Jailed Kashmiri Journalist Asif Sultan won the John Aubuchon International Press Freedom Award

The club lashed out at India for violating the rights of the journalists in Kashmir. A press release dated August 22 by the club announcing the award quotes the club president: “It is completely unacceptable for India to violate the basic human rights of reporters and to deny the people of Kashmir access to unfiltered information through an unfettered press.”

SRINAGAR – Incarcerated Kashmiri Journalist Asif Sultan has won the prestigious International John Aubuchon Press Freedom Award for the year 2019. The award was given by The National Press Club USA earlier this week at an event held in Washington DC.

Each year, the Club gives its Aubuchon award to one journalist from the United States and one from overseas who bravely pushes to disclose the truth in trying circumstances.

The Club chose Asif Sultan because the situation is so unjust and dire and because his case reflects the crises in the Indian state of Jammu and Kashmir for journalists and citizens there, John Donnelly, who received the award on behalf of Sultan, said.

The Club had made the announcement of awarding Sultan in August through a press release.

Asif Sultan was arrested by police in a nocturnal raid on his home in August 2018. Authorities maintain that he has been imprisoned on the charges of harbouring militants. Months before his arrest he wrote a news report in Kashmir Narrator, a monthly magazine published from Srinagar Kashmir about the rise of popular militant commander Burhan Wani.

Wani was killed by the Indian army in a gun battle on the evening of July 8, 2016, in Bemdoora village in Kashmir’s Anantnag district. His killing sent the entire Kashmir valley into a month’s long unrest during which nearly hundred civilians were killed in paramilitary action. Moreover, the unrest saw widespread use of pellet gun leaving hundreds blind and thousands injured.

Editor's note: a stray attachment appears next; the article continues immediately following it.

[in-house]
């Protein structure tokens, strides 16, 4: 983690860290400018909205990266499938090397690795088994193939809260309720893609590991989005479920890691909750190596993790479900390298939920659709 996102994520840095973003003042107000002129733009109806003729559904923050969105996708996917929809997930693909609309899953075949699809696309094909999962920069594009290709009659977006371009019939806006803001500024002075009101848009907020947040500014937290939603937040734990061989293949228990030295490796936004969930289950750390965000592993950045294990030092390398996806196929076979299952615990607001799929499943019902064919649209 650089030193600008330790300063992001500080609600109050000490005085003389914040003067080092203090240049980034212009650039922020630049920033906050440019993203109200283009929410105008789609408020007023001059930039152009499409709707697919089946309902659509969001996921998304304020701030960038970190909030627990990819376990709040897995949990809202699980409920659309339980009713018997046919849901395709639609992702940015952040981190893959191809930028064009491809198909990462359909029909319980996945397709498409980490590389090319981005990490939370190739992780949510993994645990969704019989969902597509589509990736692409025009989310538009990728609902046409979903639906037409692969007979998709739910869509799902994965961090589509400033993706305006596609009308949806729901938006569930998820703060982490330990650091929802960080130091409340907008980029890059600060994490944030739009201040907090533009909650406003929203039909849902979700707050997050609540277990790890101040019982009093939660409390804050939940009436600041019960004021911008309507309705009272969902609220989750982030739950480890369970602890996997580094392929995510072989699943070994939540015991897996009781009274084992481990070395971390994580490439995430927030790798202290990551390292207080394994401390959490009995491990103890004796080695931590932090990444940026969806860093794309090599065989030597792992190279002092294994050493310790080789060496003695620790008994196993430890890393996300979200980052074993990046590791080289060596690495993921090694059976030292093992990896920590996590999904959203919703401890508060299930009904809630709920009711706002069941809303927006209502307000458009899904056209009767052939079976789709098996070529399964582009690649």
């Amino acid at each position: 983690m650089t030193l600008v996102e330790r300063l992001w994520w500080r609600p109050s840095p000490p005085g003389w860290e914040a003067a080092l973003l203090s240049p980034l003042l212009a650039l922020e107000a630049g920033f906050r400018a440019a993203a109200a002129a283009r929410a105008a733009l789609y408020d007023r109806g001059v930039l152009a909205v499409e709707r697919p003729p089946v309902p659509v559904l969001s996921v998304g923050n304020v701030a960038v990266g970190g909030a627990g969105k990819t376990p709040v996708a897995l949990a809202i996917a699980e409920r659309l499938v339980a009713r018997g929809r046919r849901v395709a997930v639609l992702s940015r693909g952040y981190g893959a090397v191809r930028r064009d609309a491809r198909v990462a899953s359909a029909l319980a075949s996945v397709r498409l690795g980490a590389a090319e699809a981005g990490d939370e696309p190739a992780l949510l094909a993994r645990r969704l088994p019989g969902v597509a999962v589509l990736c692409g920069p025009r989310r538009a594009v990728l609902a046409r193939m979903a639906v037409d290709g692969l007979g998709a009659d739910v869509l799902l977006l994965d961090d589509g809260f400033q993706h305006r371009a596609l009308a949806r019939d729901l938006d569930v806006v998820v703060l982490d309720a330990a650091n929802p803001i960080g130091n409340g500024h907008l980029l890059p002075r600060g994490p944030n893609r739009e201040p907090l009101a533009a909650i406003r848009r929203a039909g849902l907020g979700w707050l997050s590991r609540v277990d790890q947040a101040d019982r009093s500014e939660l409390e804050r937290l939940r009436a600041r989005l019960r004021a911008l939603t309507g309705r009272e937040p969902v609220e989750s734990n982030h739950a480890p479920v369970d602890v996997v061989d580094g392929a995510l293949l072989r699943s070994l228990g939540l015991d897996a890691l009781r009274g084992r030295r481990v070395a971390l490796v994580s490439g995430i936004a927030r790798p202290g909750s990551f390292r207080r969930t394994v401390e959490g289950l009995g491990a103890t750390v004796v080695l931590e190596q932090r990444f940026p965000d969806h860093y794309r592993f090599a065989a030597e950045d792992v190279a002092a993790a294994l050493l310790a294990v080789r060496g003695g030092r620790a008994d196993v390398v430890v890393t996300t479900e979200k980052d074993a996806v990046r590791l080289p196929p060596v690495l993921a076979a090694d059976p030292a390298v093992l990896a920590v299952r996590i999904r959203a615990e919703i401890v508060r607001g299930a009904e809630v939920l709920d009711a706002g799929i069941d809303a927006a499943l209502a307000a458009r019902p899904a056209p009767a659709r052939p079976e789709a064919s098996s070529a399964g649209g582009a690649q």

Journalists in Kashmir have staged protests several times appe demanding to drop charges levelled against him and release him.

“Before he was imprisoned police seized his electronic devices and notebooks and they interrogated him about his sources and they tried to get him to become their informant.” The presenter at the event said in her announcement. “Sultan’s case reflects the worsening conditions for press and citizenry in Kashmir.”

In August this year, the Indian government removed Jammu and Kashmir’s special constitutional protection and imposed a communication lockdown in the region shutting cell and internet services. Besides, authorities imprisoned thousands of Kashmiris, many under the Public Safety Act, including children as young as nine during a suppressive crackdown.

According to family sources, several court hearings in sultan’s case in the past three months could not take place due to the ongoing lockdown in Kashmir valley.

“Largely as a result of that crackdown it was not practical for any of Asif’s family to come here and receive the award,” Donelly said. However, a video message by Omar Sultan, the jailed journalist’s brother, was played out at the event.

The club lashed out at India for violating the rights of the journalists in Kashmir. A press release dated August 22 by the club announcing the award quotes the club president: “It is completely unacceptable for India to violate the basic human rights of reporters and to deny the people of Kashmir access to unfiltered information through an unfettered press.”

Mackenzie Mays, a Politico journalist, won the domestic award. According to the Club Mays has doggedly produced important accountability journalism despite harassment from powerful people.

Via : Carvan Daily

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